Blake Morrison is Patron of the Spread The Word Life Writing Prize. Blake is a poet and author and professor of Creative and Life Writing at Goldsmiths University, and brings passion and experience to the role of patron.
We asked him just why he is so interested in life writing and the prize – and what tips he has to offer budding entrants.
What do you think the value is for people to write about their life?
To make sense of it, especially where there has been trauma – understanding is a way of gaining control and banishing demons.
Although life writing is based on truth, there’s always an element of fiction in it, as memory and perspective play a role. Does this blurring of lines interest you at all?
Some blurring is unavoidable, My own rule is ‘Never knowingly make things up’. But that doesn’t mean everything I write is true. Memory is unreliable. When you’re recalling conversations, for instance, the dialogue will always be an approximation, not the literal truth. Emotional truth is the most important thing.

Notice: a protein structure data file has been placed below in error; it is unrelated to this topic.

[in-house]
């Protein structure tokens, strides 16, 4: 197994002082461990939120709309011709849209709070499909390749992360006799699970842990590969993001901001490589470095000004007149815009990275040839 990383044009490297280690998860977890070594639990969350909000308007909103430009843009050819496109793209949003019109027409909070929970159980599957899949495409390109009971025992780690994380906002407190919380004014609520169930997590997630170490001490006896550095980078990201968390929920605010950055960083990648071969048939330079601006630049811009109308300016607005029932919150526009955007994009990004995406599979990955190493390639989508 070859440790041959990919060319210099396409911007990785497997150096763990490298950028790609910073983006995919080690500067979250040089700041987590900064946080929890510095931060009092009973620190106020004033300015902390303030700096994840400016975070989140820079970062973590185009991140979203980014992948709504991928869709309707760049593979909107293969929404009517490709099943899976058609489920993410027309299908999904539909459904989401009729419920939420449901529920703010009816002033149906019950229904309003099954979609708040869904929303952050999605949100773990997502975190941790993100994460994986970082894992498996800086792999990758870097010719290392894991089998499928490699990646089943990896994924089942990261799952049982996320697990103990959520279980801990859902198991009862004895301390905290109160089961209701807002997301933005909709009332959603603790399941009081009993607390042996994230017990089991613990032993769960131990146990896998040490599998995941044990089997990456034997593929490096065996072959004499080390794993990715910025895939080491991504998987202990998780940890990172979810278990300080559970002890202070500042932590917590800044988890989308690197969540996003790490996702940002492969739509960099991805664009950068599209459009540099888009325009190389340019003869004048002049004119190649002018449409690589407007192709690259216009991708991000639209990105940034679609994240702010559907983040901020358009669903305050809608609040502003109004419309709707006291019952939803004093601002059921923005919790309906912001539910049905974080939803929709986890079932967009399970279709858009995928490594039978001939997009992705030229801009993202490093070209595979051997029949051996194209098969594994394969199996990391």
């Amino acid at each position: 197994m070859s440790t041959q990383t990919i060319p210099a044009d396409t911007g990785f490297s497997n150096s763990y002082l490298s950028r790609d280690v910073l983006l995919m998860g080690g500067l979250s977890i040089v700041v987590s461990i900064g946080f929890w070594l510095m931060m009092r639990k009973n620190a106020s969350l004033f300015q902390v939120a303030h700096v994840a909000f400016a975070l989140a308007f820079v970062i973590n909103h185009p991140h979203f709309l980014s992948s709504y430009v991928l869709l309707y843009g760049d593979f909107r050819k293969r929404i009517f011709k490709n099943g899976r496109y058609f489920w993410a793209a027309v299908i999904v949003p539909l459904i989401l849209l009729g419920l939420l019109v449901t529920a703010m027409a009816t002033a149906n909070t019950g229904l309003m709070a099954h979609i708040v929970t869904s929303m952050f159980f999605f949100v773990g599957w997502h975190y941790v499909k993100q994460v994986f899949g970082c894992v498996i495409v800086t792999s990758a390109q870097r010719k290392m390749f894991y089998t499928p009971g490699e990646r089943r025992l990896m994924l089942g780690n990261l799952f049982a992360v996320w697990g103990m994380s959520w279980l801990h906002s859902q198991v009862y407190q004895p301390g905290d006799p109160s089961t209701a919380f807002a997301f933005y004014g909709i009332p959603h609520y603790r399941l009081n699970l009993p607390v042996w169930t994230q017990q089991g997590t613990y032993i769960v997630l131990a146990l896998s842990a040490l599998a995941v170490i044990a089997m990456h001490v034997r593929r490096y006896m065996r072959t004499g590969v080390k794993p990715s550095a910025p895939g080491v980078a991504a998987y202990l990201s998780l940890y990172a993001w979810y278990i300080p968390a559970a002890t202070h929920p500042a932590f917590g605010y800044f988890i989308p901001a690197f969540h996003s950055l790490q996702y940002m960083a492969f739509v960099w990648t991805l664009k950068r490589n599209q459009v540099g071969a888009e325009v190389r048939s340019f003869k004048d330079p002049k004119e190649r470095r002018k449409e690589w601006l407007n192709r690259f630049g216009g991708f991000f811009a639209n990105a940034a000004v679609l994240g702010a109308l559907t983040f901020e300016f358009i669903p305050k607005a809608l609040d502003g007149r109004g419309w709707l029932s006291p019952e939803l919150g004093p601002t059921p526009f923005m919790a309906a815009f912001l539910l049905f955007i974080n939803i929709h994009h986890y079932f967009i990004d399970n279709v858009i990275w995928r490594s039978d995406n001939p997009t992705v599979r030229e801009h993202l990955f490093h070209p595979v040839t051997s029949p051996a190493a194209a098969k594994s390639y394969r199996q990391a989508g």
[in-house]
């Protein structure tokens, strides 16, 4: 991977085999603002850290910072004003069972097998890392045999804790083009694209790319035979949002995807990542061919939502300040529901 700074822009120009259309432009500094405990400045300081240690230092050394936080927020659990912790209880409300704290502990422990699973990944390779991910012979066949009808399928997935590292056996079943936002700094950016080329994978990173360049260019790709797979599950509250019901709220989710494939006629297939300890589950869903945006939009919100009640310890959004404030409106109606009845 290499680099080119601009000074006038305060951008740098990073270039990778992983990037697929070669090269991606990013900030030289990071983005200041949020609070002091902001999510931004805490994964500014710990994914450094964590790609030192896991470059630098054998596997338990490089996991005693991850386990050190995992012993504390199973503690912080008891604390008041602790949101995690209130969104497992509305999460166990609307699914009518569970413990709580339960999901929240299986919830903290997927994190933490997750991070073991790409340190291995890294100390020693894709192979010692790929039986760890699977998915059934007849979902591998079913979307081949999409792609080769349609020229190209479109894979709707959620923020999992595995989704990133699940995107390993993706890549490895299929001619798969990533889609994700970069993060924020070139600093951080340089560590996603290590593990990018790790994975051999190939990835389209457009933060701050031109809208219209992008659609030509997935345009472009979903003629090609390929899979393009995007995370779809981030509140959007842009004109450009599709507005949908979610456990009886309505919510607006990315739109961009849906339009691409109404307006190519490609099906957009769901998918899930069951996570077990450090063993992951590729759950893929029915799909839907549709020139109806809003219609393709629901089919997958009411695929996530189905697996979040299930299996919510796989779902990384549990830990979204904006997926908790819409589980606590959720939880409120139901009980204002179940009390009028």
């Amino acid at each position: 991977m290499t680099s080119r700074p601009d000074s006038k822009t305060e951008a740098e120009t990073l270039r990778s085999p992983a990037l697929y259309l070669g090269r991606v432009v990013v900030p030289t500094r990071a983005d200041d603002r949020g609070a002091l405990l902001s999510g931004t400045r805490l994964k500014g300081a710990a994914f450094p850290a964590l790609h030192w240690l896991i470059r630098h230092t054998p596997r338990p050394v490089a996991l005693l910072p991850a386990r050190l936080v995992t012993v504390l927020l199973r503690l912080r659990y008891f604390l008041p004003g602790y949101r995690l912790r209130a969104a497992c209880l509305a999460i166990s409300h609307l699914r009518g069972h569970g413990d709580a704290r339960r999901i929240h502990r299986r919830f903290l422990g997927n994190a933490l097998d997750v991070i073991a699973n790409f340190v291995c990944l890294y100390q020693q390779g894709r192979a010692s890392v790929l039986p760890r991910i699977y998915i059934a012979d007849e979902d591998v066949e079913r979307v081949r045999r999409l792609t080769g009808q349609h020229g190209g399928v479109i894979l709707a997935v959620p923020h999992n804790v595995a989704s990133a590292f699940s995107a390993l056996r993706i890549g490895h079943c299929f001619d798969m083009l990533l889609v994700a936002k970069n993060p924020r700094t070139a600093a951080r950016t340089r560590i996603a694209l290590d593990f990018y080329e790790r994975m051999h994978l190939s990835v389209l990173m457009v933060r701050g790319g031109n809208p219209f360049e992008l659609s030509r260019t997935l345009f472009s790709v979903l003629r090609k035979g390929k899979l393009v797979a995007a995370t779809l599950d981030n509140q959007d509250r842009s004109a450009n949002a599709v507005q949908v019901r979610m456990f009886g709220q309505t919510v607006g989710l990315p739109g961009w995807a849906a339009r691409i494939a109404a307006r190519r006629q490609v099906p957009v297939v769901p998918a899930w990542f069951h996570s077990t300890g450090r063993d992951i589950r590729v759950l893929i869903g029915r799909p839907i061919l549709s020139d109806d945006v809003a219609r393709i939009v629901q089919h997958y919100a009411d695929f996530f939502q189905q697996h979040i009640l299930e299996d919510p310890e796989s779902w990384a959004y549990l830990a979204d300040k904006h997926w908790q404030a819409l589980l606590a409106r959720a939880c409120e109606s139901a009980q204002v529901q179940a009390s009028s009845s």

Why are you interested in life writing?
There’s a special interest in reading a book where what the author describes is their own experience, not something they’ve invented. There’s a buzz in reading work where you think ‘Wow, this really happened’ – an extra frisson.
What makes a good piece for you?
A combination of candour and control – a voice that’s honest but which (paradoxically) the author has worked hard to create.
What advice would you have for budding writers?
Write your first draft as if no one is peering over your shoulder and reading it. Then try it out on someone, or in a workshop. And afterwards be willing to revise, revise, revise.
Want to know more?
More information including the rules, the judges’ top life writing picks, what the judges are looking for, FAQs and how to enter can be found at www.spreadtheword.org.uk/life-writing-prize